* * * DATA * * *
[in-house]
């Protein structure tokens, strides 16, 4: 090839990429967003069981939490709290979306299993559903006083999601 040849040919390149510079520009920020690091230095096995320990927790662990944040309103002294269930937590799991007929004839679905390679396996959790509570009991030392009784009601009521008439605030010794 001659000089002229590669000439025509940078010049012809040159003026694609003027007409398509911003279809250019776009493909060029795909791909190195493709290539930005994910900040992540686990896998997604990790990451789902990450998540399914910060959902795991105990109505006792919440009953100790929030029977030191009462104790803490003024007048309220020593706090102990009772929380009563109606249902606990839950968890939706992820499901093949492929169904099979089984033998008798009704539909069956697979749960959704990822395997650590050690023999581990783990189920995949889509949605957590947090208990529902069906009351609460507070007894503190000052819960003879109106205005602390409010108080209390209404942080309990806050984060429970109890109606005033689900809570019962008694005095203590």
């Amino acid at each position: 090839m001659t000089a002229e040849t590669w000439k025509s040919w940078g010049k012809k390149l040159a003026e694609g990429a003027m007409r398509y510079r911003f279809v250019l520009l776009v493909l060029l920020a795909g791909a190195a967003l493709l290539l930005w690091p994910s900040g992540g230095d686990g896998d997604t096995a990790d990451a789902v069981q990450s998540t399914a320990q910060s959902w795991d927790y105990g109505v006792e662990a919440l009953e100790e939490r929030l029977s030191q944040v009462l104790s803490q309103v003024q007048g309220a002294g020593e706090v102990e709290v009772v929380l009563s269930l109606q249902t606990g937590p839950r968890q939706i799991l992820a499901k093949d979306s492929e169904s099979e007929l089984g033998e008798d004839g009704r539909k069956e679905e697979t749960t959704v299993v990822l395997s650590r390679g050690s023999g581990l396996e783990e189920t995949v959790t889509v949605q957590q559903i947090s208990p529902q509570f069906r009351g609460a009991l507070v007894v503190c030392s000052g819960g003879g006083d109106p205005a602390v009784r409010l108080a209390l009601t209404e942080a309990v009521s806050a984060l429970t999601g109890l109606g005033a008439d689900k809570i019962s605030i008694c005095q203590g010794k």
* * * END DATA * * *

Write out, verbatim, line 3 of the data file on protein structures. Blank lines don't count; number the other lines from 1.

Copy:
């Amino acid at each position: 090839m001659t000089a002229e040849t590669w000439k025509s040919w940078g010049k012809k390149l040159a003026e694609g990429a003027m007409r398509y510079r911003f279809v250019l520009l776009v493909l060029l920020a795909g791909a190195a967003l493709l290539l930005w690091p994910s900040g992540g230095d686990g896998d997604t096995a990790d990451a789902v069981q990450s998540t399914a320990q910060s959902w795991d927790y105990g109505v006792e662990a919440l009953e100790e939490r929030l029977s030191q944040v009462l104790s803490q309103v003024q007048g309220a002294g020593e706090v102990e709290v009772v929380l009563s269930l109606q249902t606990g937590p839950r968890q939706i799991l992820a499901k093949d979306s492929e169904s099979e007929l089984g033998e008798d004839g009704r539909k069956e679905e697979t749960t959704v299993v990822l395997s650590r390679g050690s023999g581990l396996e783990e189920t995949v959790t889509v949605q957590q559903i947090s208990p529902q509570f069906r009351g609460a009991l507070v007894v503190c030392s000052g819960g003879g006083d109106p205005a602390v009784r409010l108080a209390l009601t209404e942080a309990v009521s806050a984060l429970t999601g109890l109606g005033a008439d689900k809570i019962s605030i008694c005095q203590g010794k």